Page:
Citroen 2CV Argentina
Citroen 2CV Argentina
Citroen 2CV Citroen 2CV the ugly duckling turned into Swan Head officers of Citroen France had come up with the inexpensive cool vehicle back in 1936, but they had to wait until the end of Second World War to present it in society. The main theme behind this small car was to create a low cost comfortable vehicle for multi purpose use. The men involved in the design of this everlasting car were told basic directions, but not regular traditional ones such as space, design, etc. For example, one of Citroen executives said, I'm a tall man, and I should be able to sit comfortably in the drivers' seat with his hat on. So if when trying the prototype his hat fell, then the prototype was destroyed. One other demand was that anyone should be able to transport 2 dozens of eggs in the back seat without any of these being damaged or broken. By 1939 there were 250 2CV Prototypes made in Levallois that were never to see the light since the war was declared by France and England and those were destroyed to avoid industrial espionage. Only 4 of the total were saved from the destruction hidden in a barn in the French countryside. Once the war was over in 1948, the 2CV was presented at the Paris Automobile Show on October 6th. Most of the press who witnessed the presentation had nothing but negative comments. However Revue Automovile Suisse, foresaw the promissory future. On the other hand, the public received the 2CV open hearted proven by the endless waiting lists to get the economic and comfortable small vehicle. The early 2CV model was christened 2CV type A featuring a two opposed cylinder engine, air cooled, with a 375 cc piston displacement developing a 9cv SAE power at 3500 rpm. Running up to 65 km/h and consuming from 4 to 5 gas liters at 100 km. Available only in metallic gray, this model was a huge success in France and around the world. No more than a decade after Citroen 2CV made its first public appearance, this model was being produced around the globe in faraway locations such as Belgium, Cambodia, Chile and Argentina. It was 1958 when Societe Anonyme Andrť CitroŽn opens its Argentine plant, and though the French firm had already developed several auto models, it was the Citroen 2CV the chosen one. Featured as a B Segment passenger car, the Argentine 2CV had 190-700 cm3 motorizations. Given the high unsatisfied demand within the Argentine market, Citroen had to strengthen its supplies to the point they worked with Pfaff-Bromberg who was already in the country producing. In their Brandsen plant they began to produce in 1960 the first Argentine Citroen 2C and Citroen Van. The production progression was to start in 1962 with 10,000 units to double the number by 1964 in order to be able to export the 2CV model to Paraguay. By 1965, Citroen Argentina was producing over 6,300 2CV AZL models and 1,400 AZU Vans, exporting also to Uruguay and Spain. During the 60s there are constant works to improve the engine and transmission system, and by 1969 Citroen launches the 3CV model. Improvements and new developments within the style and comfort will continue in 1970, featuring the Ami 8 as well as the young vehicle Mehari. A critical economy situation forced Citroen to retire from the productive activity in Argentina. Eduardo Sal Lari, president of Daher Boge Inc would become the local representative for Citroen and will continue to produce some of its models under the brand name IES. Citroen will return to Argentina during the 90s with the PSA Peugeot Group. For more information: Email: admin@frassinetti.com Bob Frassinetti. Press here to go back to web blog:Daily Updates on Art, Antiques, Collectibles as well as travel information for Buenos Aires, Argentina. Phone me thru Skype, ID: Bob Frassinetti or you can also chat with me thru Yahoo, press here: Yahoo Contact Find me on MySpace and be my friend! Check out Market Place Argentina our Forum for Buying and Selling from Argentina. Visit my community 2012 Bob Frassinetti Copyright Roberto Dario Frassinetti Bookmark and Share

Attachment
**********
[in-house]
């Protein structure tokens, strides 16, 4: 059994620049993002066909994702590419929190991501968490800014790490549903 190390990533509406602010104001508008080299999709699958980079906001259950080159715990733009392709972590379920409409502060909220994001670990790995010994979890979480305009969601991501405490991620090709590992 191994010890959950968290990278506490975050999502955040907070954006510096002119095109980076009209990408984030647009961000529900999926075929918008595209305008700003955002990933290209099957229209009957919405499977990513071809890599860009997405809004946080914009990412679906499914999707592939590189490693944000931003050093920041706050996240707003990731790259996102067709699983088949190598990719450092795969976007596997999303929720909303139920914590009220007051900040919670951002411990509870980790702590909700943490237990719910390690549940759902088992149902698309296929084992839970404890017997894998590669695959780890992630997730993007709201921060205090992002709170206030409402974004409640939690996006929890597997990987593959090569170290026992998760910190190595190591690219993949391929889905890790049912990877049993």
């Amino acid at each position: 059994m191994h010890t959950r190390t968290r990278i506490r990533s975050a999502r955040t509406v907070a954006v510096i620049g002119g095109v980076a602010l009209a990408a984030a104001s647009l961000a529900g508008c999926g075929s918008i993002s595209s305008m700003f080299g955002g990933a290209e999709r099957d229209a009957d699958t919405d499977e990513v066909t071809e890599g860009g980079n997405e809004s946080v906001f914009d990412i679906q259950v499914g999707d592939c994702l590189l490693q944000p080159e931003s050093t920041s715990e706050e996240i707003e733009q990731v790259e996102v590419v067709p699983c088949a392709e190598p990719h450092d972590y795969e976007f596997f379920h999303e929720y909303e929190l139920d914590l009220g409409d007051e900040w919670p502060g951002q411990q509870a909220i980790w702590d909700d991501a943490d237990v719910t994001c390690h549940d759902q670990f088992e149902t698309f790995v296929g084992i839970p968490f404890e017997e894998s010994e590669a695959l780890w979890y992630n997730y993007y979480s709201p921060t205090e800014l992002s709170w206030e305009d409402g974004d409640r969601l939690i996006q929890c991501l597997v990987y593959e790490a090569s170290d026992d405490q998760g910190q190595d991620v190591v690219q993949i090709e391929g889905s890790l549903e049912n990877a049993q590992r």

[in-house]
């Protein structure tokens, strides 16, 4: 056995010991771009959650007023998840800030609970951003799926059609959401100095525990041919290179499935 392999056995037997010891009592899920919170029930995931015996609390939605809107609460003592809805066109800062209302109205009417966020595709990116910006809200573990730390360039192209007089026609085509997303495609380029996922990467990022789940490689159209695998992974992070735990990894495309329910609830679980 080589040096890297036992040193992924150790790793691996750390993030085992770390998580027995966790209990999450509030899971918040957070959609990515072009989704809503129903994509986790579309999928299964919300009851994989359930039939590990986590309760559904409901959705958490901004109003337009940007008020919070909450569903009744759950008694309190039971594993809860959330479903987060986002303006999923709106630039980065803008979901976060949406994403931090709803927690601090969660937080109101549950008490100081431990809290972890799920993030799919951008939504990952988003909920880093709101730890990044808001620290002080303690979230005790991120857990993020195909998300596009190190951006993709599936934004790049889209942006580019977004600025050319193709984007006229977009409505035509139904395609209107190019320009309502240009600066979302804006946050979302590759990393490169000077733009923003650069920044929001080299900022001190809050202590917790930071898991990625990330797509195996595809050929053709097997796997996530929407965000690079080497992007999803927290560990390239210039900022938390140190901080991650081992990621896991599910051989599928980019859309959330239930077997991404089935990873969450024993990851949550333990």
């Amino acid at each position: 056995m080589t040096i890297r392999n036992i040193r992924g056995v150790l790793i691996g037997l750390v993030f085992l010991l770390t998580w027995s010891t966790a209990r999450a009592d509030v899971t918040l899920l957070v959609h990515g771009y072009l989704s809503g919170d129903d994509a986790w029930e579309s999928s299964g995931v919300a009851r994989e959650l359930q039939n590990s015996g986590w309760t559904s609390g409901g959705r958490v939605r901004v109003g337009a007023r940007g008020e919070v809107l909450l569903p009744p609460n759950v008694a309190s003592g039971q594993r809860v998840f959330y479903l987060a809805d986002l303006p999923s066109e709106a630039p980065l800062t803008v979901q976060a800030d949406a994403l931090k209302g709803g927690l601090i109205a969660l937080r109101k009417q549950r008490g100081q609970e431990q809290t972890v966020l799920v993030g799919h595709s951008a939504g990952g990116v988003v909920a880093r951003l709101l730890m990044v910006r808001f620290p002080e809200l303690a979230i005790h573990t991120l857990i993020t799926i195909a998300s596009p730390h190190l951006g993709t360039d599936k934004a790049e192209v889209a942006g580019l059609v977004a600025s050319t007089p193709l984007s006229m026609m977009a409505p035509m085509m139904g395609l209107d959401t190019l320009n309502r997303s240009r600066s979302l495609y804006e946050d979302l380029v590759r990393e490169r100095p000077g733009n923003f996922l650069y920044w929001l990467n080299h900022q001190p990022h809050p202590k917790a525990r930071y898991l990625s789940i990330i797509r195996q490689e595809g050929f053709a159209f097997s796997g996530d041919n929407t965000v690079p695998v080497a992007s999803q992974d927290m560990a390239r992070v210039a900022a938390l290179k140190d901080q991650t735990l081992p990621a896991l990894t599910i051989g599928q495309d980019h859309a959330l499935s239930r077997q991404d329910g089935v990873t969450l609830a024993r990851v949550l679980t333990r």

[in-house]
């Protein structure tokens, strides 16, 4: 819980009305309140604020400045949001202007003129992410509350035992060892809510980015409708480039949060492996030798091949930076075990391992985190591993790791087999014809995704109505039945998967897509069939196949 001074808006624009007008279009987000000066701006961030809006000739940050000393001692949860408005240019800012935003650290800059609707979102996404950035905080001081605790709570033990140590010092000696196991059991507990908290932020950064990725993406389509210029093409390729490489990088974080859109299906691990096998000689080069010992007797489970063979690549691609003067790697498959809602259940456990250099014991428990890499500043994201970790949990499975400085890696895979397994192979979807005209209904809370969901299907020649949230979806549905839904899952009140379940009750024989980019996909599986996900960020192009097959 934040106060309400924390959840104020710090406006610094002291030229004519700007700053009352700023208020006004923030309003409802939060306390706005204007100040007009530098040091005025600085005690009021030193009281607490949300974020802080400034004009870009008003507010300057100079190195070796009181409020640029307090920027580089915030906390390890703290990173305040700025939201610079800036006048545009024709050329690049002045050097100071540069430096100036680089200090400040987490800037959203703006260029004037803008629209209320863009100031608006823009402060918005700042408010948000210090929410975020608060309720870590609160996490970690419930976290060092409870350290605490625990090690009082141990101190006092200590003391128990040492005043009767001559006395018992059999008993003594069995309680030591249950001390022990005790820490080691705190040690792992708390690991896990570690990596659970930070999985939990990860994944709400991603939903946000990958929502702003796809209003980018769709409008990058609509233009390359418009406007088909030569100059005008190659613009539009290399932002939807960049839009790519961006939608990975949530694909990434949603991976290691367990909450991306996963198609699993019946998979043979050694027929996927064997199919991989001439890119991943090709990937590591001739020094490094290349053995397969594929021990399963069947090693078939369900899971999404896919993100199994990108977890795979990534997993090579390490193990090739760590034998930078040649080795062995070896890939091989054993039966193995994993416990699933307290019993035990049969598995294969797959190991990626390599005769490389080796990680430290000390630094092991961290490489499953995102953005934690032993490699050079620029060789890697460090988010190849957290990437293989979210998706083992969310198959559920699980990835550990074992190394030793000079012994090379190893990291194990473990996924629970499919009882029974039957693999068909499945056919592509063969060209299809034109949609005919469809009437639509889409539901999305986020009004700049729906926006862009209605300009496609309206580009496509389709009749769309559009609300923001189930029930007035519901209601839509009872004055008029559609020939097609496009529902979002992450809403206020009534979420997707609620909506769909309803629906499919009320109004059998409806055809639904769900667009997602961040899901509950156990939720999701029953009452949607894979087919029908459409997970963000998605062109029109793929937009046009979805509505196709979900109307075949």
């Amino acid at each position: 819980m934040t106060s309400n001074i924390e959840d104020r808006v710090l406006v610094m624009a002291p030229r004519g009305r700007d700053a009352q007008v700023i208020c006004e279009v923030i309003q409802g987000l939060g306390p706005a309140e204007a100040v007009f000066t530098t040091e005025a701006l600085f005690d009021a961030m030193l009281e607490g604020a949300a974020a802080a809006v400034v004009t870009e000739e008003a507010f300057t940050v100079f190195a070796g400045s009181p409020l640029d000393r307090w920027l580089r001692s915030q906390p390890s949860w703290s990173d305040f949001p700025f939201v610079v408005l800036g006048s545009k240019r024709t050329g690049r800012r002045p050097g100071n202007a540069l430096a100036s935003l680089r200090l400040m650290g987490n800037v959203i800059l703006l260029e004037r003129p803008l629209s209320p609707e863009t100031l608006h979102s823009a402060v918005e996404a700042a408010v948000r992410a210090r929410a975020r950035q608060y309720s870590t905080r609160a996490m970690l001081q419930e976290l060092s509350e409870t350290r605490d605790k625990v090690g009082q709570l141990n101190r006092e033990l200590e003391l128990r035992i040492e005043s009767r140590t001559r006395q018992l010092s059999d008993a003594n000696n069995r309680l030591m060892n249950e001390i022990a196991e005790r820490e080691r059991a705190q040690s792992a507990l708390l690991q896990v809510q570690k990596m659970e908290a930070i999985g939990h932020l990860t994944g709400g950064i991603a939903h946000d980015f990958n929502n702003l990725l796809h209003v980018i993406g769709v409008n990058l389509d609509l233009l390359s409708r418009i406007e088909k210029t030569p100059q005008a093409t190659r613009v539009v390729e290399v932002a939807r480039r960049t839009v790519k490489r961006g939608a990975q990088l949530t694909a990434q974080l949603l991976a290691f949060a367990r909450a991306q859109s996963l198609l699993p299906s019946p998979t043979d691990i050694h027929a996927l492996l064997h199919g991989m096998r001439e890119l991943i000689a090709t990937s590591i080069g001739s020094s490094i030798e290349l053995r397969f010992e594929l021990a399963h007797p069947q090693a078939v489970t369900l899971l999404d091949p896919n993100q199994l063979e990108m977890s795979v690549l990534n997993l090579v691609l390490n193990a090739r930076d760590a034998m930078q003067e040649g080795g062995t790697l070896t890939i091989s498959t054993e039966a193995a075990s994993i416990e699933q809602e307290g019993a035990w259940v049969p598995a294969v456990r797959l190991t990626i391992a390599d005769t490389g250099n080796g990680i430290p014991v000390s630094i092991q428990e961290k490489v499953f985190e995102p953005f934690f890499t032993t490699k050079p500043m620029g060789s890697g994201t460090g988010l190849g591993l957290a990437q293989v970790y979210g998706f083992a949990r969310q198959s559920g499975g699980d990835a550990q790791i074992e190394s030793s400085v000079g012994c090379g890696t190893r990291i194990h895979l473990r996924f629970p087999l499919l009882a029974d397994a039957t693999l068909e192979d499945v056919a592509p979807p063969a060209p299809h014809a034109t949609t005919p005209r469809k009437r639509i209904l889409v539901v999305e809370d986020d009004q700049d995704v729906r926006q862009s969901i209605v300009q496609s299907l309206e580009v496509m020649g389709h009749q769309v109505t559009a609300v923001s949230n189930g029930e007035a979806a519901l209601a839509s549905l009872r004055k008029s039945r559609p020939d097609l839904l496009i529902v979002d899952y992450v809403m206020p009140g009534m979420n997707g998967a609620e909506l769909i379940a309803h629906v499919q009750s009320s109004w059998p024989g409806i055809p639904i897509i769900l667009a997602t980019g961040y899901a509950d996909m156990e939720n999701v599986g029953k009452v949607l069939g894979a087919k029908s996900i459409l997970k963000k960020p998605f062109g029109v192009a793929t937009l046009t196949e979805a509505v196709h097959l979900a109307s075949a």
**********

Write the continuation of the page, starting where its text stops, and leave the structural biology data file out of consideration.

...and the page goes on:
If collecting is the hobby par-excellence of the 20th century, the passion for cars is the passion par-excellence of the century of the industry and the technology. And the blend of both of them is just mind blowing. Putting together such great passions into a greater world is exiting and amazing. This merge takes place all over the world and it can be witnessed in privileged reunions such as Classic and Sports rallies. When these events take place, passionate owners, patient restorers who work on these beauties as neurosurgeons do on people’s brains, who care for them as if they were newly born children made out of crystal, unveil the mystery of their passion while presenting their Classic in society. The full smile that populates the most of their face is a true indication of how much do these women and men love their classics and sports and in how many ways these are a mechanical reflection of their passion and personality. People of all social standards, ideologies and styles find no impediment whatsoever to gather together in car clubs and share the only thing they have in common, their passion for cars. Most of the clubs are members only, to which you have to apply in order to get in. Usually the basic requirement is to own a licensed car matching the club’s theme. In some cases, the rules are stricter, and one can frequently read in forums or www sites complains about the restrictions, and elitist way to decide upon membership. So if we look at the car lovers’ community carefully we’ll realize that love is not all you need in the world of vintage cars… Sometimes, what you need is a little help of your friends! Even more, the issue of matter gets complicated if your passion for these wonderful antique machines is not sustained by an actual car, and an actual participation of these events as a main character and not just a mere spectator drooling upon other’s vehicles, day dreaming about the chance of owning one yourself and driving it in the endless list of rallies that take place all over the world in exotic paradise like locations, from Ushuaia-Argentina, to the ancient roads of Tunisia. Wouldn’t it be fantastic to have the opportunity of a lifetime aboard one of those wonderful classic and sports vehicle, even if we don’t have the money or the time to take care –they way it’s needed- of one of those gem mechanical beauties? Plus, just having a classic or sports car isn’t enough to tour the world aboard one, for there’s a lot of work, time and paperwork involved in the transportation of the vehicle to the rally location. But if all, world wide sports and classic cars fans got together in a world wide rally car this would be millions’ dream come true. All and all, it’s just an idea, I dream of frequently….